Posted by: spellman | February 21, 2006 1:05 PM | Report abuse

The exploit doesn't work on my computer. The file gets downloaded but is not run. I'd agree, there is a tension between the natural ability of a program to "skin" itself with an icon and the potential for cloaking one's file type via the icon of a different file type.

Perhaps the solution is to call attention to file extension/type mismatches, via the colour label metaphor. Another would be to use the already-existing protection on normal binaries to shell scripts - a window pops up asking "You've never run this program before... are you sure you want to".

Note that this system is already in place for compiled executables; it simply needs to be extended to shell scripts not directly called by a user-controlled Terminal instance.


Posted by: Rahul Sinha | February 21, 2006 1:47 PM | Report abuse

This IS news. And it's not just a Safari thing. Did you click on an email attachment this week? Using Apples Mail app? How can you safely know it's a picture and not a terminal script?

If you click the attachment, and if the file was malicious, your data is lost. Tell this to someone who works in an ad agency, exploring hundreds of photos a week.

Posted by: Joern | February 21, 2006 1:48 PM | Report abuse

Oddly, it doesn't work for me either. The file downloads, but even when I explicitly double-click on it, it opens Terminal and then does nothing. While I agree this is certainly a security concern, it seems there's more than one setting that has to be configured in a particular way for the exploit to work.

Posted by: Brian Ellis | February 21, 2006 9:16 PM | Report abuse

Metasploit released exploit code for this today. There are 4 payloads that can be sent via the Metasploit console. A couple that will get you a remote shell. I haven't tested it though.

Posted by: David Taylor | February 22, 2006 1:55 PM | Report abuse

This vulnerability comes right on the heels of two dramatically over-hyped malware discovery events, which were called "worms" by the Fox station in D.C. Wednesday night.

The near hysteria of local news outfits all over the country to those earlier news items prompted a backlash among the user community, which was underway when this news struck. This appears to have caused quite a bit of confusion, and probably resulted in people not taking this Safari issue as seriously as they perhaps should. I know I'm disabling the automatic "Open safe files" feature of Safari until a fix is released.


Posted by: Gary W. Longsine | February 23, 2006 2:13 AM | Report abuse

Here it is 3 days after this bit of 'news' and LIFE AS WE KNOW IT IS ENDING!!!!!

Actually, nothing has happened. No wave of virii attacking Macs is being reported. While I'm sure that Apple is working on a fix for this "extremely critical threat" Windows whiners would do well to wait until there is an actual problem before crowing so loudly. Meanwhile, today we learned of another "critical security hole" in Winamp. Let's see, viral score: Mac - 3 (?); Windows 3x10^^6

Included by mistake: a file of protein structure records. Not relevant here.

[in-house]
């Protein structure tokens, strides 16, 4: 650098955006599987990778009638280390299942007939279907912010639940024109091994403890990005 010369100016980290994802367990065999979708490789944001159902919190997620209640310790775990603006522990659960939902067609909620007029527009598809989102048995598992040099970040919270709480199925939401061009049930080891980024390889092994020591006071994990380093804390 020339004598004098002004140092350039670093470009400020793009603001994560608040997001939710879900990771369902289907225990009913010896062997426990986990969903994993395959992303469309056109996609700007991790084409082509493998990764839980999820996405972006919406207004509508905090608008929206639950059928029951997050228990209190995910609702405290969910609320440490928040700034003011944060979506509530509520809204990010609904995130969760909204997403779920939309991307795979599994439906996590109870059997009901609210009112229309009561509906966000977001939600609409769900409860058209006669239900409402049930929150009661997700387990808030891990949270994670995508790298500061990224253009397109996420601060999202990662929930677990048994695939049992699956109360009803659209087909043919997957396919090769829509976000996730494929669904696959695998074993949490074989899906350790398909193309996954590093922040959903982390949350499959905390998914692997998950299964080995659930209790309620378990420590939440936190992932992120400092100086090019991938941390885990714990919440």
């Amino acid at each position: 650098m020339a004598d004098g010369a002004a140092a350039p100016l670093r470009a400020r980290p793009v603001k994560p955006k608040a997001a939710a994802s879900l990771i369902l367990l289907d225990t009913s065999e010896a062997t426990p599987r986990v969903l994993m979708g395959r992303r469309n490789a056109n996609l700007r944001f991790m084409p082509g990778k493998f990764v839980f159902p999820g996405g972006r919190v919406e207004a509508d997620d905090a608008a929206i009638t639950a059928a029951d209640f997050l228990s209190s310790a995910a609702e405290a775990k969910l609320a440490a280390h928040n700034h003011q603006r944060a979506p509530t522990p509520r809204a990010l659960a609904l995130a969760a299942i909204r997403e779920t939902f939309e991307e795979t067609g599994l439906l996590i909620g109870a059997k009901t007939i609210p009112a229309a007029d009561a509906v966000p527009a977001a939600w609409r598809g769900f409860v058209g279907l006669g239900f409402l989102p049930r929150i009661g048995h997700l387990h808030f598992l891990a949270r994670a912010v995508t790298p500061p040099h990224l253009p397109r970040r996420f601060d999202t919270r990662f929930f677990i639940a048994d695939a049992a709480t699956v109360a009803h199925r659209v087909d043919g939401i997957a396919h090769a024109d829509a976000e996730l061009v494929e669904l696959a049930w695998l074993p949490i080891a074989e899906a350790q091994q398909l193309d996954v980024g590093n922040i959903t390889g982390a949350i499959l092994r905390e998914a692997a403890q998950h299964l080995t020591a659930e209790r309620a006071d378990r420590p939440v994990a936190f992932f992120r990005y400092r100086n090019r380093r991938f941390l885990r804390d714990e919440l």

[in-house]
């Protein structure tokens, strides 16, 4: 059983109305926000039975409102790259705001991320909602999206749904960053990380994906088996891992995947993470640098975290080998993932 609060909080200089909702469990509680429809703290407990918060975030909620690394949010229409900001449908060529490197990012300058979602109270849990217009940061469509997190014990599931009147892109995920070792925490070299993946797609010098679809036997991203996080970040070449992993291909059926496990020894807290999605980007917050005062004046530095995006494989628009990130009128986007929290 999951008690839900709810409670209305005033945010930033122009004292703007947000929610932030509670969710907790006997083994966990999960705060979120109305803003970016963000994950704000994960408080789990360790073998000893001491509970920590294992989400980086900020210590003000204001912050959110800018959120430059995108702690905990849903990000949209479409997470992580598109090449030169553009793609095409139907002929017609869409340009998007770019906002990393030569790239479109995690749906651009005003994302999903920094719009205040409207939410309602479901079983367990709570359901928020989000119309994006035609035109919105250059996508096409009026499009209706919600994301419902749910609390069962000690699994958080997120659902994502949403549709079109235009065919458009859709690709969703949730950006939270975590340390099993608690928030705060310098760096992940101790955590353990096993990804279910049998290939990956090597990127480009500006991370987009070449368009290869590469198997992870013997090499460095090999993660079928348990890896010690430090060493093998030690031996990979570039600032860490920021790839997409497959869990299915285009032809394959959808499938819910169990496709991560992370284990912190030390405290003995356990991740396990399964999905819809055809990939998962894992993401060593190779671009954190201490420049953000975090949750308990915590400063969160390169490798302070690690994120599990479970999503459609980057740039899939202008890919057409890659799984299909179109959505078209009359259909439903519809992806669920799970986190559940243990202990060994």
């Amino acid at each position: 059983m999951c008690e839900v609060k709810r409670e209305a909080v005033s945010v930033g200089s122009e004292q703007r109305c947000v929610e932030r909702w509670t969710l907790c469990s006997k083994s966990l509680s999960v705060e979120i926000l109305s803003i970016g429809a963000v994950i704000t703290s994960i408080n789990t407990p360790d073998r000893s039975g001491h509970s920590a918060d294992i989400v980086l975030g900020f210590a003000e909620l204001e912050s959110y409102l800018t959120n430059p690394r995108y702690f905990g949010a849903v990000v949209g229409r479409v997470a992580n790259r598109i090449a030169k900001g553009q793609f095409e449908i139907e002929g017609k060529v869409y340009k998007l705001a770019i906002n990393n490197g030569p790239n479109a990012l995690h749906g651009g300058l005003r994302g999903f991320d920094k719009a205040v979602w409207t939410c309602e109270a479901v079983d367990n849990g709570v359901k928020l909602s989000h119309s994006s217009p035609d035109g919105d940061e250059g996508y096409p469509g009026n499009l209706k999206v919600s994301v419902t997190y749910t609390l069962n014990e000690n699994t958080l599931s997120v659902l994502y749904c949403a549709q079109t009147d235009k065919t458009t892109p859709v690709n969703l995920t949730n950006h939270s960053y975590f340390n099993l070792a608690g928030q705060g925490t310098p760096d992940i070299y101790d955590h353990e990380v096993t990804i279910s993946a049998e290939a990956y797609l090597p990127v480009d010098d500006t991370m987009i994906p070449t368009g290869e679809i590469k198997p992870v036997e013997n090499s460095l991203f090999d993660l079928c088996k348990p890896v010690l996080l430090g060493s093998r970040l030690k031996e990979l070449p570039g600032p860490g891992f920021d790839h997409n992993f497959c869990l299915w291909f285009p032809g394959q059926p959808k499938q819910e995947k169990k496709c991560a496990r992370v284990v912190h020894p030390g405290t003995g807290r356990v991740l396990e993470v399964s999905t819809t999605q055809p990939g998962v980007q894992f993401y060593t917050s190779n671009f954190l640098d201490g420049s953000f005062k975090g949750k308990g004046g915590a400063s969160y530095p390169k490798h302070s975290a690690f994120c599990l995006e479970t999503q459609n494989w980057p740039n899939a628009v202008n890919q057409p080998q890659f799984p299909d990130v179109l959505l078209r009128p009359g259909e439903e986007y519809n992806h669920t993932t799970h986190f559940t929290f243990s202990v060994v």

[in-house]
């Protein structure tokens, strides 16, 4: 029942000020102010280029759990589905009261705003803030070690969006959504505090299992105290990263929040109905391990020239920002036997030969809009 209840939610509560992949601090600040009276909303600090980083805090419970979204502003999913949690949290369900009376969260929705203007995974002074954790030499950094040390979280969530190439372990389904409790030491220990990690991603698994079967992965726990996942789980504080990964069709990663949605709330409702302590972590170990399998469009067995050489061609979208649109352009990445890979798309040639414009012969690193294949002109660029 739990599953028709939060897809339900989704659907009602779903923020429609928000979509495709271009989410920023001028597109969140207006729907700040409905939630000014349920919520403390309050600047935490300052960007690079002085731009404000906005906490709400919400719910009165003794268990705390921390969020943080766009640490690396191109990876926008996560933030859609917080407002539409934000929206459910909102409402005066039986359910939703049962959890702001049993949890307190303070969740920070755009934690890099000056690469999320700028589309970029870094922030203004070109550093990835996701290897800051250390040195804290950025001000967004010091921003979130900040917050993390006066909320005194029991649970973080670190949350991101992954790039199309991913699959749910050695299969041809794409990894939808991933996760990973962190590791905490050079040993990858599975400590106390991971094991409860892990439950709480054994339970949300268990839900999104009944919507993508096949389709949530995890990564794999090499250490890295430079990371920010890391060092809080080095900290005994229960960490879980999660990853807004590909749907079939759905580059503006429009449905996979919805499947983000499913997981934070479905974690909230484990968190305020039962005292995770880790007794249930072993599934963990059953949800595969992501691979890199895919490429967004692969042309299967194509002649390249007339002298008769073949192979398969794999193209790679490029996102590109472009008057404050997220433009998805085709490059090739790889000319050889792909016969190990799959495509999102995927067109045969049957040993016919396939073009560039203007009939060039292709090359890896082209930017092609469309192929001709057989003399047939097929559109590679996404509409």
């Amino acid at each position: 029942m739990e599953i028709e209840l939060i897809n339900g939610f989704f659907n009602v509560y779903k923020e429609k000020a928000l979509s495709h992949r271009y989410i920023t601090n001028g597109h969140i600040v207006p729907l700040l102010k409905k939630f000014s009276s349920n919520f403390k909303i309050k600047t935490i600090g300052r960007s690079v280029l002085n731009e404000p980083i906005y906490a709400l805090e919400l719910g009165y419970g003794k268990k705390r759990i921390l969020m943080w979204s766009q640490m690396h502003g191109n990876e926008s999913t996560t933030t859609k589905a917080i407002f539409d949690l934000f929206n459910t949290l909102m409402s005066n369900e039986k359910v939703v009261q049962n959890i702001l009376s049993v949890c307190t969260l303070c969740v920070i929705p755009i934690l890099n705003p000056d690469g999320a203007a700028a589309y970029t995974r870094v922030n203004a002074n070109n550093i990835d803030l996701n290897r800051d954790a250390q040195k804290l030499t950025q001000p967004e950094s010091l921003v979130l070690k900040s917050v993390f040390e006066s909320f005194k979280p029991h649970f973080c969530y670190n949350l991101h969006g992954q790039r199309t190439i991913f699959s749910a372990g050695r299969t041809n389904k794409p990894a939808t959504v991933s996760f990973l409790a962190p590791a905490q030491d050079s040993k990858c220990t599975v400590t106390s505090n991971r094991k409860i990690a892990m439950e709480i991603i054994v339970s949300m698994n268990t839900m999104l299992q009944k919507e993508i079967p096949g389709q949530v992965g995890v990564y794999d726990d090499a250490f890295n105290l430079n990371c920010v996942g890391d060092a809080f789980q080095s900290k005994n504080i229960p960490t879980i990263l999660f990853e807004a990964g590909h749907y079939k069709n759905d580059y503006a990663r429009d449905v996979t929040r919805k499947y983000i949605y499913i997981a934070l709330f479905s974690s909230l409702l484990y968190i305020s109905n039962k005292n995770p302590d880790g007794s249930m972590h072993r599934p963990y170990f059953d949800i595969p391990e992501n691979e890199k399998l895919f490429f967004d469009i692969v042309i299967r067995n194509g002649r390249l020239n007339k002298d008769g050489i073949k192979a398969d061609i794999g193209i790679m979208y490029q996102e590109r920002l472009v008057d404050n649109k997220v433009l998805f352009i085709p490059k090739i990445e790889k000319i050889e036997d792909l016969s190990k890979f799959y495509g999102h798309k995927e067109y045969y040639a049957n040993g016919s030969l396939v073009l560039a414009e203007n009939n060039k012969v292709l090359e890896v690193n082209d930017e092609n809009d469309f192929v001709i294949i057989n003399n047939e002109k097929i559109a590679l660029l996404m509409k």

Posted by: I'm so scared! | February 24, 2006 1:23 PM | Report abuse

Safe downloads, gee I change this long time ago with command line. If your a OSX user and do not know command line, maybe it is time you picked up a book.

Turn off the Safari safe downloads.

defaults write AutoOpenSafeDownloads -bool NO

Posted by: Learn command line | February 27, 2006 4:18 PM | Report abuse

Concerning the numbers posted by I'm so scared,
throttle back on the exaggeration there.
3 x 10^6 malwares for Windows? Try 3 x 10^3
(30000) to 1 x 10^4. Also, don't let the paltry
numbers lull you into a false sense of security.
The very first virus was written not on MS
Windows, not on MS-DOS, but on Unix. Yes, that
is right - the first virus was written on Unix
using the ideas of self replicating code
proposed by the inventors of Unix:

In case you didn't know it, the Mac is one of the
Unix clones, derived primarily from FreeBSD. I
take a dim view of Apple setting up an admin
account. All this really means is that they are
in the sudoers file which means if they stupidly
say yes to a lot of things, they may as well have
been logged in as root. At least when they are
logged in as root they KNOW that they are in un
unsafe position and perhaps should temporarily
disconnect themselves from the Internet. They should NEVER point their browser out at the
Internet if they are logged in as root. I favor
educating people that they should log in as root
(default for the Mac is that you can't) rather
than sudo to do system things. What is the
difference? If you have sudoed you are just as
privileged as if you have logged in as root.
By hiding how the OS is doing things, the Apple
camp is doing a GREAT disservice to the people
using their systems. DO MORE THAN JUST PATCH

Rest assured, since the Mac OS X is positioned as
a direct replacement for MS Windows (Linux, the
FreeBSD the Mac OS X is based loosely on, NetBSD,
and OpenBSD are for people with more experience
with Unix). Mac OS X will inevitably gain more
nasties as time progresses. In the mean time,
follow the advice of the Learn command line.
Just be aware that there are FAR more settable
things than just AutoOpenSafeDownloads for
Safari, and almost everything that is tunable is
most easily set this way.

Meanwhile, Mac OS X users, TAKE THIS SERIOUSLY.
This is the beginning salvo. More are going to
come. You may want to consider downloading and
using Firefox, but it isn't a magic bullet, and
even it needs to be strictly tuned for security.
It is NOT ready for prime time with the default